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Analysis of Gerrit Dou's Painting, Astronomer by Candlelight - Analysis of Gerrit Dou's Painting, Astronomer by Candlelight Surprisingly small compared to other works, “Astronomer by Candlelight” by Gerrit Dou could be easily overlooked by a casual stroller. However, as I approached it to have a closer look, other paintings quickly lost interest for me. The closer I got, the more detail appeared; the scene came alive with the play of light and dark. The astronomer, eternally still, pulsed with life, pondering over his books. Within a foot of the painting I began to feel as though I was looking through a keyhole into his study....   [tags: Arts] 711 words
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Middle Vs. Modern English in the Canterbury Tales - Middle vs. Modern English in The Canterbury Tales As its name suggests, Middle English is the language that was spoken in the country of England around the 12th to 15th centuries. Middle English became the prominent language in England near the end of the 11th century shortly after the Norman invasion by William the Conqueror in 1066. Unlike England's preceding language, Old English, Middle English evolved into much more of a written language. There were many writers and educated English scholars who worked to translate Old English texts into the new Middle English language....   [tags: European Literature] 858 words
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Enslaving Nature of Love Exposed in Lucretius - Enslaving Nature of Love Exposed in Lucretius In Dryden's Lucretius, the speaker argues that (1) Love is a sickness, (2) Love's sickness enslaves, and (3) all attempts to remedy Love's sickness are vain and will only frustrate the lover. Just as Milton's Adam and Eve become enslaved to sin by disobeying God, so mankind becomes enslaved to Love when pierced with Cupid's "winged arrow". In Milton, there is redemption and freedom through Christ, but in Dryden, no salvation from love is possible....   [tags: Lucretius Essays] 822 words
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The Relationship between Dido and Aeneas - The Relationship between Dido and Aeneas Throughout the beginning of the Aeneid Dido, the queen of Carthage, and Aeneas, son of Venus and leader of the Trojans have an intimate relationship that ends in death. The relationship begins in Book I when Venus, the goddess of love, has her other son Cupid fill Dido with passion for Aeneas, to ensure Aeneas's safety in this new land. "Meanwhile Venus/Plotted new stratagems, that Cupid, changed/ In form and feature, should appear instead/ Of young Ascanius, and by his gifts/ Inspire the queen to passion, with his fire/ Burning her very bones." (693) Venus did this to protect Aeneas and his son, in fear that Dido would have otherwise been cruel to t...   [tags: The Aeneid] 769 words
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Till We Have Faces - Till We Have Faces In Till We Have Faces, C. S. Lewis retells the myth of Cupid and Psyche from the point of view of Psyche's sister, with powerful insight into the nature of human affection and the relationship between human and divine. In the original myth, Psyche is the youngest of three princesses, so beautiful that men begin to worship her instead of Venus. The goddess avenges herself by commanding that Psyche be exposed on a mountain to die, but her son Cupid secretly rescues her, having fallen in love with her....   [tags: Till we Have Faces Essays] 1663 words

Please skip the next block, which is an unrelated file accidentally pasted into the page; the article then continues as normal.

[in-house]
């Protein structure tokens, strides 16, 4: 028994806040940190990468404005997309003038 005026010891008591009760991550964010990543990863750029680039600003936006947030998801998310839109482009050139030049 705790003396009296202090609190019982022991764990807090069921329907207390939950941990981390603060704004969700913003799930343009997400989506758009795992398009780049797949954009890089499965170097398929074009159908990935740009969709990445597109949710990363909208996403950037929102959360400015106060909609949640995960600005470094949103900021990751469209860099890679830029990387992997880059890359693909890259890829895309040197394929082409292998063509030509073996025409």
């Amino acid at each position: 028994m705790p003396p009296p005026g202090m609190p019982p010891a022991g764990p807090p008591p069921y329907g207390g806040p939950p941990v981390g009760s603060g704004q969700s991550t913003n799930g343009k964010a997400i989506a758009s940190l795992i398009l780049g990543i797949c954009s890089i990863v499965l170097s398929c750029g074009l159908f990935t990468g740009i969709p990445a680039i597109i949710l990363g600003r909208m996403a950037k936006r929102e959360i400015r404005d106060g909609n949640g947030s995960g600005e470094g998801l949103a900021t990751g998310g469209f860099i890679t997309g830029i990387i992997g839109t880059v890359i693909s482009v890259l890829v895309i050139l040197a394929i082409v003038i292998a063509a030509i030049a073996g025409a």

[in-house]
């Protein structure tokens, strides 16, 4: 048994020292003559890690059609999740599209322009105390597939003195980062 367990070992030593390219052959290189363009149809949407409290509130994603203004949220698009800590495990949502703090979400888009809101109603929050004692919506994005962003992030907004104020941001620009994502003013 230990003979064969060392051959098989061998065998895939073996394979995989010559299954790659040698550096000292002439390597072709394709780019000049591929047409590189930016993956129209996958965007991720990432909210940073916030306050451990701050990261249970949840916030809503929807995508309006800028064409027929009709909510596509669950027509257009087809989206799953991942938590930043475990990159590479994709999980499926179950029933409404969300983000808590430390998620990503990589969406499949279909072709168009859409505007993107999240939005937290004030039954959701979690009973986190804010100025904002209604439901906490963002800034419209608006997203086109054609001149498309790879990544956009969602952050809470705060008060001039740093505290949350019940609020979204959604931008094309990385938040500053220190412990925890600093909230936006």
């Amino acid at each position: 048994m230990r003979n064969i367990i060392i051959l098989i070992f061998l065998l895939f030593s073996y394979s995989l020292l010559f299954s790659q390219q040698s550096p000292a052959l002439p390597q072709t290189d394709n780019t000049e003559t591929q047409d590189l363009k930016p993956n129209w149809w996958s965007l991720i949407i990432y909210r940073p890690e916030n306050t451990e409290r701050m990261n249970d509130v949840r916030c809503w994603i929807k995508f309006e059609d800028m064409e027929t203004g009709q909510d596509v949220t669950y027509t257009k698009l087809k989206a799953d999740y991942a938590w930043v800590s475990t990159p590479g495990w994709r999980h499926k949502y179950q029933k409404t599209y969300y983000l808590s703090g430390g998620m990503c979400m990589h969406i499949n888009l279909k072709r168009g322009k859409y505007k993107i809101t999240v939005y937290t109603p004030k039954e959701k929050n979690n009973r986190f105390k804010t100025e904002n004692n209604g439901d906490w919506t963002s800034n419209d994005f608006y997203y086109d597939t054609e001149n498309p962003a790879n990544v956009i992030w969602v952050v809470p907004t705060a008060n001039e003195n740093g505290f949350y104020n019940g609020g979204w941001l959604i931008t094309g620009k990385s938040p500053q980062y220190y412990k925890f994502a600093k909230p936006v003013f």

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Romanticism in Keats' Poetry - Romanticism in Keats' Poetry Keats uses various poetic techniques and themes to emphasise these ideas of romanticism the "the strange, the sensual and the dream". These themes and techniques are the back bone of the Ode's which allow the reader to feel and use their imagination which was the main reason Keats wrote his poems. Keats uses incredibly sensual language to illustrate how he is feeling and what he is imagining which gives the ode's a sensual feeling of being alive. In Keats' "Ode to Autumn" he is using a large amount of sensual language to try and take us to the place in his mind, his choice of words are hugely important for making Autumn a sensual Ode....   [tags: John Keats Sensual Language Essays] 1034 words
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Character Analysis of Mercutio - Character Analysis of Mercutio Mercutio is always bursting with energy and his speeches are full of extravert ideas. He is very extravagant and wild. All the attention is drawn to him, he brings out the humor in most situations. Shakespeare uses Mercutio to divert the attention to him and to enlighten the scenes causing it to be taken light heartedly. Mercutio is Romeo’s best friend, he is very loyal to him and neutral to the feud ....   [tags: Papers] 593 words
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Sonnet Analyzation - English poetry has always welcomed the sonnet form ever since the sixteenth century. It was greatly popular however in the Elizabethan period as this was when thousands of sonnets were written and many of them were used to express love or passion. Since then, most poets writing in English have found the sonnet form very appealing and have attempted their own sonnet writing. The very first sonnets were written in the early thirteenth century in Italy, by a Sicilian lawyer named Giacomo de Lentino....   [tags: English Poetry] 2056 words